This week, Hurricane Harvey has proven to be quite a force to reckon with. He is both fierce and ferocious in his ability to cause major damage to an entire coastal region. What a dangerous and destructive storm, both unprecedented and historic in several ways.
But raising kids can also put us in similar turmoil physically, emotionally, and mentally. Raising kids well requires a lot of sacrifice. We need to spend money, time, and resources on our kids. It’s commonly considered to be “the toughest job I’ve ever had.” And usually, these words come from the mouths of mature adults who seem to have done a fabulous job with their own kids. Their adult children appear to be successful, productive, contributing members of the community. And the hallmark of a job well done is when these parents remain in a warm relationship with their adult children. In my book, that makes them successful parents.
If these successful parents are saying that it’s hard, what less can I expect of my own journey? Because of the words of these experienced, wiser folks, it somewhat comforts me to have my doubts. In fact, I’ve had plenty of doubts this week during the aftermath of the hurricane.
That’s because I was so hopeful and happy that Americans, especially Texans, were coming together in such brotherly love and concern for each other. Men, women, young, old, rich, poor, black, white, and all colors in between were working selflessly, sacrificially to help one another. There were no divisions, no politics, only love and care. Neighbors helped neighbors, communities helped communities, out of town Texans came down to volunteer in the flooded areas. I heard from out of state Americans and even a friend from another country. To top it off, a fellow good Samaritan group called to see where is the greatest need so they can drive 18 hours down to Houston, Texas to volunteer. I was elated and heartwarmed.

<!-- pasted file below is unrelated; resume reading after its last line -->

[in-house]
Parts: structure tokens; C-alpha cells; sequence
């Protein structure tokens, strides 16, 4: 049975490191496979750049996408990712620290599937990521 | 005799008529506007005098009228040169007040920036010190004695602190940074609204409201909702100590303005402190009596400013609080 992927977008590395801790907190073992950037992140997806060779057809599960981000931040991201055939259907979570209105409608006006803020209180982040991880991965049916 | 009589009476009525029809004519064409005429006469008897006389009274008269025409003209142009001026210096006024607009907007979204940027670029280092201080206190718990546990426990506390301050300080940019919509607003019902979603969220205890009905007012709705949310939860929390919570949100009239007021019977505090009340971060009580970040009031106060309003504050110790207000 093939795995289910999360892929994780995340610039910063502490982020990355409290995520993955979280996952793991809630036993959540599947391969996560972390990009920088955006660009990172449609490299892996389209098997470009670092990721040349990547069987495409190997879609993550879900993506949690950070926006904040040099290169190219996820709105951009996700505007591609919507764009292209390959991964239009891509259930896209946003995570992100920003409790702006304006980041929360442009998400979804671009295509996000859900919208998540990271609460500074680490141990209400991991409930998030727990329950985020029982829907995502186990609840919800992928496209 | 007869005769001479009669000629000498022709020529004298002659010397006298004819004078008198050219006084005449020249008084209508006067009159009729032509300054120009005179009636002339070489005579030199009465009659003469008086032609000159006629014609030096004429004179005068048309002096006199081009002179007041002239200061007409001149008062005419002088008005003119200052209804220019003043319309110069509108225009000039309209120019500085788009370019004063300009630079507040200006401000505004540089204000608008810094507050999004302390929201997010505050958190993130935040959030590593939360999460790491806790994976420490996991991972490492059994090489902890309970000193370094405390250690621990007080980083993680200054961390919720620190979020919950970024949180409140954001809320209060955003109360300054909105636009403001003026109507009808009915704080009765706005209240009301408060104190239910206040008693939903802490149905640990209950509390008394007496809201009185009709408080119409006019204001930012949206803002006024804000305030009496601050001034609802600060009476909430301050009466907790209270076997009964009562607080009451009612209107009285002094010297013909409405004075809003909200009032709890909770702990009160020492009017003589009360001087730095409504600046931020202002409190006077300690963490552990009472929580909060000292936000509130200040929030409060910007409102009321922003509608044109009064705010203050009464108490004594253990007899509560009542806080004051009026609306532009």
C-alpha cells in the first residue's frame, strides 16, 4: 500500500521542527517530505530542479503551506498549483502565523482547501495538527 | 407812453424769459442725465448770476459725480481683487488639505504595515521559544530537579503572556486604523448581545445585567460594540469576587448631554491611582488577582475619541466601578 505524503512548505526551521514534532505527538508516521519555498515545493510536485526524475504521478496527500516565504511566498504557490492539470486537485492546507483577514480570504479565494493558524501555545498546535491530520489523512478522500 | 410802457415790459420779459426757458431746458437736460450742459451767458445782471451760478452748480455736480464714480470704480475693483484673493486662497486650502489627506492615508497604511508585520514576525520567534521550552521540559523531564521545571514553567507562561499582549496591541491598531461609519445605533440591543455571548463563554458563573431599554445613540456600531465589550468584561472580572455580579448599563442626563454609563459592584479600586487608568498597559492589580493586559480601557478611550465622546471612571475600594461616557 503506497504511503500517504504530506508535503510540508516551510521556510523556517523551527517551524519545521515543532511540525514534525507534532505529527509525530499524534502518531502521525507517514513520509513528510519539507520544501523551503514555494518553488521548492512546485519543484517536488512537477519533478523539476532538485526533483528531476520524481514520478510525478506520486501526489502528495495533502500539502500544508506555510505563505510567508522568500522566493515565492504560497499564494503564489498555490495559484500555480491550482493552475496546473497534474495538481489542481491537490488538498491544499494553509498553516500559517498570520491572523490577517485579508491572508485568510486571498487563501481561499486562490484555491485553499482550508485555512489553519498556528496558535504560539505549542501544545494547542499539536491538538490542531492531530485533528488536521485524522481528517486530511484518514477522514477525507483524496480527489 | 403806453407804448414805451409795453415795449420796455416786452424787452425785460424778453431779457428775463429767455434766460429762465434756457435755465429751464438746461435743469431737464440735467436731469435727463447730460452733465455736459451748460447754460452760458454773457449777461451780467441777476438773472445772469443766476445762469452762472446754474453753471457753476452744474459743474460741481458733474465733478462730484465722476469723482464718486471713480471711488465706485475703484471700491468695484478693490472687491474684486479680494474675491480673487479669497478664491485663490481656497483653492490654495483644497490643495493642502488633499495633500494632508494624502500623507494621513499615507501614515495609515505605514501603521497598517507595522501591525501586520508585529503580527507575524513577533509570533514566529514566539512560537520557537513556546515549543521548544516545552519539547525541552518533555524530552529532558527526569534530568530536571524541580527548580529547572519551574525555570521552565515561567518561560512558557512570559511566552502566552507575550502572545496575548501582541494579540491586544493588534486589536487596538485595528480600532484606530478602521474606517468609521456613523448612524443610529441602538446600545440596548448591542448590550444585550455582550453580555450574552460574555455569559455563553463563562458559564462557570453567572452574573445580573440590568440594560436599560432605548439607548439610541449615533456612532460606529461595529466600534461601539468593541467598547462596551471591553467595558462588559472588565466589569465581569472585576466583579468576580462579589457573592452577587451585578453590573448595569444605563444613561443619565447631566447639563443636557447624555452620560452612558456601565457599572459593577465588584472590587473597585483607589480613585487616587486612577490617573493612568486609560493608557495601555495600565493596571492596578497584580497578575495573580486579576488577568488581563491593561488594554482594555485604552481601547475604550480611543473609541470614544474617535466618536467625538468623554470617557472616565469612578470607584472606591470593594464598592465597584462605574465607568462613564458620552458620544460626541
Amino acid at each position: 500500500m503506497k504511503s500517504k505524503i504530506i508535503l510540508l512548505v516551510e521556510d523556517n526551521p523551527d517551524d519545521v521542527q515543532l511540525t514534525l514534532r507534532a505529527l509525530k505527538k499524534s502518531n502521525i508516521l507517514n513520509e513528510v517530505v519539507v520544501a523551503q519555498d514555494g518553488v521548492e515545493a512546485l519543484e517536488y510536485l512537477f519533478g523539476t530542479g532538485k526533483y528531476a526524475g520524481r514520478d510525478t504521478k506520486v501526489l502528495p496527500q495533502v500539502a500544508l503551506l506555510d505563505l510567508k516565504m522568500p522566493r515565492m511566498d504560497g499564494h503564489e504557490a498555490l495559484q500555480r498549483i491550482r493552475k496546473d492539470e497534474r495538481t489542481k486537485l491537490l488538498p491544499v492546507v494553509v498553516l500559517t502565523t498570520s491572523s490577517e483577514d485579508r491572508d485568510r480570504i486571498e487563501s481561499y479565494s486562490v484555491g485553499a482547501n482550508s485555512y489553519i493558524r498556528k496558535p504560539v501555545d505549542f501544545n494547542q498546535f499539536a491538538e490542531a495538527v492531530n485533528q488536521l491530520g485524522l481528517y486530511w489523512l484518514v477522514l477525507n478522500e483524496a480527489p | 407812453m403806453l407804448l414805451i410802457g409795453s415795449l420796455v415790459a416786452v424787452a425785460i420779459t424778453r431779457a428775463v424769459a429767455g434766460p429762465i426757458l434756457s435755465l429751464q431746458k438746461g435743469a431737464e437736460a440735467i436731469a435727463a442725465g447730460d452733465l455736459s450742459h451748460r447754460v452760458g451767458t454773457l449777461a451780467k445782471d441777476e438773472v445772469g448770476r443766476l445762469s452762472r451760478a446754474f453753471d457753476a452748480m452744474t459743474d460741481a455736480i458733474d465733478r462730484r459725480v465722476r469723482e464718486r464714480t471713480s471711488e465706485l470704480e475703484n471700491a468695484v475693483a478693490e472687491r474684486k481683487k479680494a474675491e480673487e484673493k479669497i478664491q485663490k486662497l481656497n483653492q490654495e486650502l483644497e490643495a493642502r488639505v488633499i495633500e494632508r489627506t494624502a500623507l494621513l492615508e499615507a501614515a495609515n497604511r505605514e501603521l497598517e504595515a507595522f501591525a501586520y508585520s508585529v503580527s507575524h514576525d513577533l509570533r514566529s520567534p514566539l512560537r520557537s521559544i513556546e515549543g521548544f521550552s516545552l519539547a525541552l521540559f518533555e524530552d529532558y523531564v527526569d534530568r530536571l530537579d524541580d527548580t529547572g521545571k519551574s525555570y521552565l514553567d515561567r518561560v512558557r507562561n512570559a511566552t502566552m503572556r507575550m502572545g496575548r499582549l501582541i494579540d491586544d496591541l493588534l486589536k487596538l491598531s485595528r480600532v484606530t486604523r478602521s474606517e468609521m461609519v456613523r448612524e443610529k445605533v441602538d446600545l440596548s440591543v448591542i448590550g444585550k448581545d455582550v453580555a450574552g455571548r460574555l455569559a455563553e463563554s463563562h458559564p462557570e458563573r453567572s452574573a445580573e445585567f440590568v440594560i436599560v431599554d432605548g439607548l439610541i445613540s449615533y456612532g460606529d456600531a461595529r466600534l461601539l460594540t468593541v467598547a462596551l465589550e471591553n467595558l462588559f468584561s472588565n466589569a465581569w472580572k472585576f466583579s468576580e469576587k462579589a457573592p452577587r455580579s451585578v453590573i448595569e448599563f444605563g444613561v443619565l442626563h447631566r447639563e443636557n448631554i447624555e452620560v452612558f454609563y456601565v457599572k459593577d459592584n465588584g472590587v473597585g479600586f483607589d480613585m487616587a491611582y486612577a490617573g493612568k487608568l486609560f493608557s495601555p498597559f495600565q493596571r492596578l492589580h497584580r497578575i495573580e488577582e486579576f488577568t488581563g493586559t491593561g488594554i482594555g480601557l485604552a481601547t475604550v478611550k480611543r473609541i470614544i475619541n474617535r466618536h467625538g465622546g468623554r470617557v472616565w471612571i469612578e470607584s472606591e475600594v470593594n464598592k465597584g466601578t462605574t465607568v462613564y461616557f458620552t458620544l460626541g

This made me all the more disappointed that my kids didn’t show christian love and compassion for their fellow neighbors. In fact, they weren’t even showing brotherly love as they were constantly griping and bickering with one another going stir crazy at home. And when I told them about the community’s needs, none jumped at the chance to volunteer their funds or their time to bless others. They just wanted to play electronics all day and complain about who got more time on certain gadgets. And when they saw the need while volunteering, instead of growing a heart for the victims or new grateful attitude for the blessings in their lives, they wanted to hurry home to play again.
Naturally, the questions came to mind: Will they grow out of this selfish, egotistical stage? Will they develop a heart of forgiveness and grace for one another? Will they be compassionate neighbors ready and willing to help when the need arise? Or will they stay in this selfish, egotistical stage of life even as adults?
And then I remembered that my parenting concerns and frustrations, though not trivial, are not a category 1 hurricane. They are not even in the vicinity of tropical storm status. My parenting anguish and distress are more like a downpour of rain–unpleasant, inconvenient, but definitely not a major, life changing stressor. Those parents have to deal with permanent disabilities, chronic pain and serious medical issues, legal problems and special needs that could or would hinder their child’s ability to live independently or productively.
What a nightmare that would be for any parent. God bless them and give the rest of us perspective. It would be like Hurricane Harvey never left. It would be like there’s no calm after the storm, no beautiful, peaceful rainbows to look forward to.
What about you–have you had to weather some storms in your parenting journey? If so, how do you rate your storm? What is helping you to get through it?